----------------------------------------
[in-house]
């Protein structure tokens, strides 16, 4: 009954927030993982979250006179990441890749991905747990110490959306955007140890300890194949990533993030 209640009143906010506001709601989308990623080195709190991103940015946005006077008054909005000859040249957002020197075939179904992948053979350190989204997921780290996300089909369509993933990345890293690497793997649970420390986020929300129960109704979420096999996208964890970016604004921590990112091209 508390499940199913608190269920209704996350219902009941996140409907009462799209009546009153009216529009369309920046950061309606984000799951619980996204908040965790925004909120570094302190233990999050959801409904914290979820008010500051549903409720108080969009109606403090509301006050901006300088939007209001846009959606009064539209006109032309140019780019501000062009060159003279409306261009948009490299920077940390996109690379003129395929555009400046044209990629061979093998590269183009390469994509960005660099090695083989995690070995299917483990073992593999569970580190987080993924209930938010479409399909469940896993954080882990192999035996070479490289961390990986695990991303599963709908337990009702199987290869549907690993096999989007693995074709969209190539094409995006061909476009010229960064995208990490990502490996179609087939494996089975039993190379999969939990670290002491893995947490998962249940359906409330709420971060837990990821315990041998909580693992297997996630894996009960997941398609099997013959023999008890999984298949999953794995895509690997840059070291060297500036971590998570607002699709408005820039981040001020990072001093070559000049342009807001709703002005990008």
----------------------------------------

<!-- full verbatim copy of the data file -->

[in-house]
């Protein structure tokens, strides 16, 4: 009954927030993982979250006179990441890749991905747990110490959306955007140890300890194949990533993030 209640009143906010506001709601989308990623080195709190991103940015946005006077008054909005000859040249957002020197075939179904992948053979350190989204997921780290996300089909369509993933990345890293690497793997649970420390986020929300129960109704979420096999996208964890970016604004921590990112091209 508390499940199913608190269920209704996350219902009941996140409907009462799209009546009153009216529009369309920046950061309606984000799951619980996204908040965790925004909120570094302190233990999050959801409904914290979820008010500051549903409720108080969009109606403090509301006050901006300088939007209001846009959606009064539209006109032309140019780019501000062009060159003279409306261009948009490299920077940390996109690379003129395929555009400046044209990629061979093998590269183009390469994509960005660099090695083989995690070995299917483990073992593999569970580190987080993924209930938010479409399909469940896993954080882990192999035996070479490289961390990986695990991303599963709908337990009702199987290869549907690993096999989007693995074709969209190539094409995006061909476009010229960064995208990490990502490996179609087939494996089975039993190379999969939990670290002491893995947490998962249940359906409330709420971060837990990821315990041998909580693992297997996630894996009960997941398609099997013959023999008890999984298949999953794995895509690997840059070291060297500036971590998570607002699709408005820039981040001020990072001093070559000049342009807001709703002005990008």